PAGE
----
Coming to Japan? Learn about Japanese Currency and Taxes before your trip!
Before visiting Japan, let’s learn about Japanese currency, taxes, tax exemption and currency exchange.
Here, we will discuss about this thoroughly. This is a must-read article for those who are planning a trip to Japan!
|1. What are the different denominations of Japanese Yen?||2. What about consumption tax?|
|3. Can you apply for tax exemption?||4. Do you need to tip?|
|5. Where can you exchange money?|
Yen (￥) is the unit of Japanese currency.
Coins are available in 1 yen, 5 yen, 10 yen, 50 yen, 100 yen, 500 yen denominations
Bank notes are available in 1000 yen, 2000 yen, 5000 yen, 10,000 yen denominations.
The 5 yen and 50 yen coin, which have a hole in the middle, are considered rare by some foreigners and brought back home as souvenirs. It is recommended that you use 5 yen coins as monetary offerings when visiting a shrine or a temple. In Japanese, 5 yen, pronounced as Goen, is a homonym with a word that means “to have ties between things or people” (En is a Buddhist term meaning connection). That’s why it’s said to be lucky to use 5 yen coins as monetary offerings.
Among the 4 types of paper bills that are circulated in Japan, the circulation amount of 2000 yen bills is extremely low, so you may not be able to see one. Using the most expensive 10,000 yen bill while shopping may be troublesome in case the price is low, so do prepare yourself with smaller amounts of money beforehand especially in small shops.
The Japanese consumption tax is set at 8% and is estimated to rise up to 10% in the near future. The price labeling in shops differs depending on the shop’s policy; sometimes, the price will be labeled as “100 yen (tax not included)”, or “108 yen (tax included)”. If you don’t know whether the tax is included or not, please ask the staff.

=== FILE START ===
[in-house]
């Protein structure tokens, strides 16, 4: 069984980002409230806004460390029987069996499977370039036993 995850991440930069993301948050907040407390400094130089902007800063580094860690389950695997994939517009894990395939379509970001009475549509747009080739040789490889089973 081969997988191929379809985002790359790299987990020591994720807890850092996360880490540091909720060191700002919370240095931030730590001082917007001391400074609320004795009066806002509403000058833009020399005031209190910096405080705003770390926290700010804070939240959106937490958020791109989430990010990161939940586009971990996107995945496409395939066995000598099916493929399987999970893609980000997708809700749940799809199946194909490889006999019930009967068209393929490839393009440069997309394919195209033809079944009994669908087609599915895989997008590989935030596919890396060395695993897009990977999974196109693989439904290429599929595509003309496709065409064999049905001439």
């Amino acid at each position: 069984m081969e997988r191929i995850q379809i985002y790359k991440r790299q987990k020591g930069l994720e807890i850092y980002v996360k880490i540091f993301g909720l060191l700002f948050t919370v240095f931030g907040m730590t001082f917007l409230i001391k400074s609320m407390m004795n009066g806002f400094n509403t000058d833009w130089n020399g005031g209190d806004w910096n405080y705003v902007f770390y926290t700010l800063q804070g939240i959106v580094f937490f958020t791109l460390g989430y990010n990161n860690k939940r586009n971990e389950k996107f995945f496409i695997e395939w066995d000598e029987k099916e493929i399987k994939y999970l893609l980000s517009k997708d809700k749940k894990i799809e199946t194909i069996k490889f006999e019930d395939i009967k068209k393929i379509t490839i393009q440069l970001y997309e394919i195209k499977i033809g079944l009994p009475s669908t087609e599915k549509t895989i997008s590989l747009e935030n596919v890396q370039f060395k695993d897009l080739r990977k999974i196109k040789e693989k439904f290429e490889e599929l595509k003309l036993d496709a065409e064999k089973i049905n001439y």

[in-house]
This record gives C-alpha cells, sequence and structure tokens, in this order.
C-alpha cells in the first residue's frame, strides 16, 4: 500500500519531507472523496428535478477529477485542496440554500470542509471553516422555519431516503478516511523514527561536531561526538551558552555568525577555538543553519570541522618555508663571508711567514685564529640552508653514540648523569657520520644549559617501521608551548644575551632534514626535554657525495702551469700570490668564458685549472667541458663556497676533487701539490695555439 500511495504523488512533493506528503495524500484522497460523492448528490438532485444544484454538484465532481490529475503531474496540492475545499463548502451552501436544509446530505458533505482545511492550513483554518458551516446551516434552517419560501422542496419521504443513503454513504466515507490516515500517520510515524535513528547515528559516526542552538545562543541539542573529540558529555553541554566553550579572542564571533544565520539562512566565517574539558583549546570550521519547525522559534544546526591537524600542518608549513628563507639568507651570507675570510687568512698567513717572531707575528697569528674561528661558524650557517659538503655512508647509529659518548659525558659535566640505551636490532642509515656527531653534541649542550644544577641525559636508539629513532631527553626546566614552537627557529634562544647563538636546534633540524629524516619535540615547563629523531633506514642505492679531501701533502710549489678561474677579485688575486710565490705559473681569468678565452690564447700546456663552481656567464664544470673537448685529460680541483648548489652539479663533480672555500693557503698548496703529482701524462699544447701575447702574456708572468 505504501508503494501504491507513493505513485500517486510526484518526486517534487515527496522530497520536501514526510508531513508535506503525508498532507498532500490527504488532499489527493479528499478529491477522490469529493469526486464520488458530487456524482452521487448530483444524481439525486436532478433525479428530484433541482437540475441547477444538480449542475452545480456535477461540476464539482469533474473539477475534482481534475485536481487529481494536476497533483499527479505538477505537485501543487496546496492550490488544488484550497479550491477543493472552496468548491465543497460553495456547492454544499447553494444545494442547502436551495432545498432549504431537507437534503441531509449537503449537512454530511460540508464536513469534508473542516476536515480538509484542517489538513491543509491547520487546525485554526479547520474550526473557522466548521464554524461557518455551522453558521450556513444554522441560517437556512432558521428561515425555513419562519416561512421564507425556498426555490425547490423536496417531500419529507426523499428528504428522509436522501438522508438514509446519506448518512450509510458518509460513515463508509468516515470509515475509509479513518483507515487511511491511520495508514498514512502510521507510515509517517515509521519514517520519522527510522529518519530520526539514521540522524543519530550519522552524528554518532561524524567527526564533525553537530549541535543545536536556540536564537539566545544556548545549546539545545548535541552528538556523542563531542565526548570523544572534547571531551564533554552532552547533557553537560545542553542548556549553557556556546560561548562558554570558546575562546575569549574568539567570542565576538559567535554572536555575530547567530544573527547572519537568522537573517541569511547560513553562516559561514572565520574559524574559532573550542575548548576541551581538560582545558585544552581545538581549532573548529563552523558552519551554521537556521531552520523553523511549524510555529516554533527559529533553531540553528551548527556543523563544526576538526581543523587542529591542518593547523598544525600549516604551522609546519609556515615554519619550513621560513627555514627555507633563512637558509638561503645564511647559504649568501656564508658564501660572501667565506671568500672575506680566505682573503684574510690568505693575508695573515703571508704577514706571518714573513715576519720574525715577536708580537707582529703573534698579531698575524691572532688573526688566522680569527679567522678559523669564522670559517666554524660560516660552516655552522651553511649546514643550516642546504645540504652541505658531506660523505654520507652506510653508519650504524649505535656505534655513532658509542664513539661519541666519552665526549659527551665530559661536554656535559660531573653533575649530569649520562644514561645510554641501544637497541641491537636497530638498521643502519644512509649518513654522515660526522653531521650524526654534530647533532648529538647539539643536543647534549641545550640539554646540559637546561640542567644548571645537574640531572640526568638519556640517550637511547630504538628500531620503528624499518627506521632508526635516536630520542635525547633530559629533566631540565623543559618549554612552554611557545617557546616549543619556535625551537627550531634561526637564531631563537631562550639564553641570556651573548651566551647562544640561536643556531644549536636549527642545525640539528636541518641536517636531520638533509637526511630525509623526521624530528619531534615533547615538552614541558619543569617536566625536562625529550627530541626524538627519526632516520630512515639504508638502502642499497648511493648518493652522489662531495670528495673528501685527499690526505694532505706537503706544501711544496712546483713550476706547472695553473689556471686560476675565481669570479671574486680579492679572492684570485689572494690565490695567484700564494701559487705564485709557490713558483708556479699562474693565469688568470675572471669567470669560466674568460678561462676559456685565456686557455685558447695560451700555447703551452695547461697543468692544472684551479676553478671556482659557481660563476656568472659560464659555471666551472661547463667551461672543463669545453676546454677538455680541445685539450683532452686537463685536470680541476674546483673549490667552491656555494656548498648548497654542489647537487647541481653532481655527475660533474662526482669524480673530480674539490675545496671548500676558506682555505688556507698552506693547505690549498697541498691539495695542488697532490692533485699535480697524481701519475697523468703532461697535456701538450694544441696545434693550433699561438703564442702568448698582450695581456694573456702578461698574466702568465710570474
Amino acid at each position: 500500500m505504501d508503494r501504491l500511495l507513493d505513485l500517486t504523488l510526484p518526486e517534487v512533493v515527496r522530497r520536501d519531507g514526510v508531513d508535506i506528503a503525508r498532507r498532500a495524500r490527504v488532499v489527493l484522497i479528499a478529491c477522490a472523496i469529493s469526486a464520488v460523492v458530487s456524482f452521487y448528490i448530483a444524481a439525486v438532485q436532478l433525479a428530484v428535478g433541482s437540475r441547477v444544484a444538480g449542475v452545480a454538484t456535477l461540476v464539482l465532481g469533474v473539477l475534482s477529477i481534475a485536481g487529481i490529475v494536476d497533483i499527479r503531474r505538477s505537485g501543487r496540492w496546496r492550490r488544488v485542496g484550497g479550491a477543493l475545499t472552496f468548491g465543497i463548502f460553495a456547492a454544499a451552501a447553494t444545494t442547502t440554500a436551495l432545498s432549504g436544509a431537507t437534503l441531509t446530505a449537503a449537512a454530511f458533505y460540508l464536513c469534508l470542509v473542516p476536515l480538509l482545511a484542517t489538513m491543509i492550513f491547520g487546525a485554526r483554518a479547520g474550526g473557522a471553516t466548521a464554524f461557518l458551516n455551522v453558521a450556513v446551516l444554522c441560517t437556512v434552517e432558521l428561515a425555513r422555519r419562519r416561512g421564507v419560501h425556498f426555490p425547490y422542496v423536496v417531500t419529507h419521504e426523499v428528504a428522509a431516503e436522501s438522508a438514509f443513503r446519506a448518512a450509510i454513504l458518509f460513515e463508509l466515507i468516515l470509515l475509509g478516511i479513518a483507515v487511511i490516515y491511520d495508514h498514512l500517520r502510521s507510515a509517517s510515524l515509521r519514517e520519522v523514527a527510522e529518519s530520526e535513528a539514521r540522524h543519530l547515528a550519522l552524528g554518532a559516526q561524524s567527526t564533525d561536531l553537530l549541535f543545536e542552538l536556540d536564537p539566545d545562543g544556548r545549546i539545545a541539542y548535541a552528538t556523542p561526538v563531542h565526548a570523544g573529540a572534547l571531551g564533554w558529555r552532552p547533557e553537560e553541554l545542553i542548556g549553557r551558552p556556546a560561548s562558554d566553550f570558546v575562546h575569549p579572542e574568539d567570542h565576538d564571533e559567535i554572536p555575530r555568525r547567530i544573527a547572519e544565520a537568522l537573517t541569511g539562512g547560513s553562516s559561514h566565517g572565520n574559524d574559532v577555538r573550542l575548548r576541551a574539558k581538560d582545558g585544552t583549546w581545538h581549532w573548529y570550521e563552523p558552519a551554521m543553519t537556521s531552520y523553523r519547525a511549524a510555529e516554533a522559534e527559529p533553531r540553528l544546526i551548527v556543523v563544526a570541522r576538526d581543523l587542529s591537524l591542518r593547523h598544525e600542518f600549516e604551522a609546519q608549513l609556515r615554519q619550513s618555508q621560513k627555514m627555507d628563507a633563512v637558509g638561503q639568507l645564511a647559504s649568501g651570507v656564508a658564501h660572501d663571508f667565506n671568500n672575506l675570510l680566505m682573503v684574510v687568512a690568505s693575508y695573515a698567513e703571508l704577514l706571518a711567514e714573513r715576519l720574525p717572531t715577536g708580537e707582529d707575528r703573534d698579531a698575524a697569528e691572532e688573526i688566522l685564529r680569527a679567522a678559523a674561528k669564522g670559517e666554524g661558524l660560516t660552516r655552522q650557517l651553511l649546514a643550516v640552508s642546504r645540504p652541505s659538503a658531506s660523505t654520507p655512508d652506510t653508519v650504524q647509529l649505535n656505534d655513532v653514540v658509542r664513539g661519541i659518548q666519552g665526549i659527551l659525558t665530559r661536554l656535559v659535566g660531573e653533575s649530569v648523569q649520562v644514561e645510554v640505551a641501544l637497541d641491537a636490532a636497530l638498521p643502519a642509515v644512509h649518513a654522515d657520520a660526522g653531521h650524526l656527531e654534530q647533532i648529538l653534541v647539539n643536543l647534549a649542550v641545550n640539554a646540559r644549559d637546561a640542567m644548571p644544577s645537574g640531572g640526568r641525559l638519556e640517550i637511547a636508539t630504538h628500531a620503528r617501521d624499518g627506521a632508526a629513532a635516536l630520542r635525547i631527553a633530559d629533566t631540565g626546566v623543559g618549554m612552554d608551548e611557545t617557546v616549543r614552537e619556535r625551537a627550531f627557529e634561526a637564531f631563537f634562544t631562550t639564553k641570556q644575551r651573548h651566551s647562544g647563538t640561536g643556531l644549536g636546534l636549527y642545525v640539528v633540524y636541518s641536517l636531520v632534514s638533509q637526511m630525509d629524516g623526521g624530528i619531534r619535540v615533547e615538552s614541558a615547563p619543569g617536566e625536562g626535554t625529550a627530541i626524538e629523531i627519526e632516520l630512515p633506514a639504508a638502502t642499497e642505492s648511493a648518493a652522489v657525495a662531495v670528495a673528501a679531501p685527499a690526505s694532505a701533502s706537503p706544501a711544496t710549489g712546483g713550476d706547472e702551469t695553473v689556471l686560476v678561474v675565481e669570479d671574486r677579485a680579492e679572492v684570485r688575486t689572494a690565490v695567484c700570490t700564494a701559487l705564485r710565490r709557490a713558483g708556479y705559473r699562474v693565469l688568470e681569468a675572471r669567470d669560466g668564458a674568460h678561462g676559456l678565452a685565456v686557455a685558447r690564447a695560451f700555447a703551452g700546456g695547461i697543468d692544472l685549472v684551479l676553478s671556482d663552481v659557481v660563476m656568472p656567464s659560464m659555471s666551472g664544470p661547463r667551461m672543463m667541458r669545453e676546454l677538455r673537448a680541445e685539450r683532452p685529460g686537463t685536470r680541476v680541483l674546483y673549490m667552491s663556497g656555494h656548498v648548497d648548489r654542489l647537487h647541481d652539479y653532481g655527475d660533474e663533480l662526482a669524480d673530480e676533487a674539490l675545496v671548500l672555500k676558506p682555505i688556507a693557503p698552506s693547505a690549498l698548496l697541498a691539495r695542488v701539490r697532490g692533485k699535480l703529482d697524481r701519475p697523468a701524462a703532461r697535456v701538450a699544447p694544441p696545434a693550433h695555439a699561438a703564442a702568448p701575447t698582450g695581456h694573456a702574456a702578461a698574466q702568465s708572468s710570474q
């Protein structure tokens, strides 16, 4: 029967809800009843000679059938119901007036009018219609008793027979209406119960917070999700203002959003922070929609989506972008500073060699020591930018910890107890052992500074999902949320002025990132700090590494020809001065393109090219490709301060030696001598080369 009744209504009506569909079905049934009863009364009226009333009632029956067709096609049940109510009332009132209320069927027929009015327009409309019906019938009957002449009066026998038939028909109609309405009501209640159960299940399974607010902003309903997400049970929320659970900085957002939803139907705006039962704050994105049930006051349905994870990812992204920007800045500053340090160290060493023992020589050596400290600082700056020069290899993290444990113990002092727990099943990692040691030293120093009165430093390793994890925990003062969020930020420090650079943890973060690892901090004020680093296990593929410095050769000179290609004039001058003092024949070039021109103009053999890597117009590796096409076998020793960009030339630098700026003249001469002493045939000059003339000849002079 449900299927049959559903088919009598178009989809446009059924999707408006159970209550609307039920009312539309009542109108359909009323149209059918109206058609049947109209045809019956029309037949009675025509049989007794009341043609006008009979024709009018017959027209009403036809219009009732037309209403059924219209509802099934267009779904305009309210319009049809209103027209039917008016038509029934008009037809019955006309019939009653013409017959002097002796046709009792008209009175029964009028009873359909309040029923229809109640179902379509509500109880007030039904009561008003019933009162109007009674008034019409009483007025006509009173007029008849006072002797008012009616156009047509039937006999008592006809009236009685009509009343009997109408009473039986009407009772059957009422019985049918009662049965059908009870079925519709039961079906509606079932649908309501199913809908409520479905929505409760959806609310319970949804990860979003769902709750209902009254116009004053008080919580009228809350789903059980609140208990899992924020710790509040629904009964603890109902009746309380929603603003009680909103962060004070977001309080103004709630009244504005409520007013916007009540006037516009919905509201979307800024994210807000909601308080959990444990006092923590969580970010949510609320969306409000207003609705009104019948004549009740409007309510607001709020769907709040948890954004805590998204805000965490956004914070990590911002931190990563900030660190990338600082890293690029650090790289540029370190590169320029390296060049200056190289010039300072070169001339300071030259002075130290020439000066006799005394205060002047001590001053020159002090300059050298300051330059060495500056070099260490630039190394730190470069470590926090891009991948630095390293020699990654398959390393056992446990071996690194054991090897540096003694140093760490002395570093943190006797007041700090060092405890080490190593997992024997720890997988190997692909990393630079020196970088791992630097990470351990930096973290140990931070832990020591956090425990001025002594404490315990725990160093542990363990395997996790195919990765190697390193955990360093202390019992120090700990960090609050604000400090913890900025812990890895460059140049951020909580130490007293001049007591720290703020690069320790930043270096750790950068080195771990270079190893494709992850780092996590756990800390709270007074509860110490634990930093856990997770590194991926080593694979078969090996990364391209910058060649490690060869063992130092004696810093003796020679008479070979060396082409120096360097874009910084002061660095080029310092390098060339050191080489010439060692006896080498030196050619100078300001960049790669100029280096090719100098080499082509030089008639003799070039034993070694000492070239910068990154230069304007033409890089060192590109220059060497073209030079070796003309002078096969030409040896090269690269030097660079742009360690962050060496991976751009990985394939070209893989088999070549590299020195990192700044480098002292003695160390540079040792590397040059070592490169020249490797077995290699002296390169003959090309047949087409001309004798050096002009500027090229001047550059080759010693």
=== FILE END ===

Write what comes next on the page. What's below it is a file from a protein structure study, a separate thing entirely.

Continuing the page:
At Japan, tax exemption procedures can be done at department stores, large shopping malls, electronics retail stores and drug stores such as Matsumoto Kiyoshi, some shops of UNIQLO, or Ekinaka (shops that are located inside the train station) shops at Tokyo station. Considering the 2020 Tokyo Olympics, you may receive tax exemption in some boutiques, smaller private shops especially in tourist spots that aim to attract foreign tourists coming to Japan. Tax exemption is applicable to products such as consumer electronics, accessories, watches, clothes, miscellaneous goods, food, medical and pharmaceutical products, cosmetics, and so on. For other goods, you can receive tax exemptions if your total purchase amount is over 10,001 yen (tax not included) per day at one shop. If the purchased goods are consumables, the total purchase amount per day at one shop must be over 5,001 yen and up to 500,000 yen (tax not included).
At Japan, we don’t have the custom to tip like other countries. Even if you receive service at taxis, hotels, or restaurants, there’s no need to tip.
You can exchange money at every airport in Japan, or at the teller’s at any large banks such as Tokyo Mitsubushi UFJ Bank or Mitsui Sumitomo Bank. On weekdays, banks are open from 9 am to 3 pm, and are closed on weekends. You can also exchange money at any post office in Japan. Most post offices are open from 9 am to 4 pm on weekdays.
Exchanging money is also possible at foreign currency exchange places such as Travelex. Business hours differ from shops, so for further reference visit their homepage listed down below.
For banks that are tied up with foreign banks, you can also withdraw Japanese yen directly with your cash card/ATM card! (For more information, check with your bank)
For a list of Travelex shops, check Travelex here
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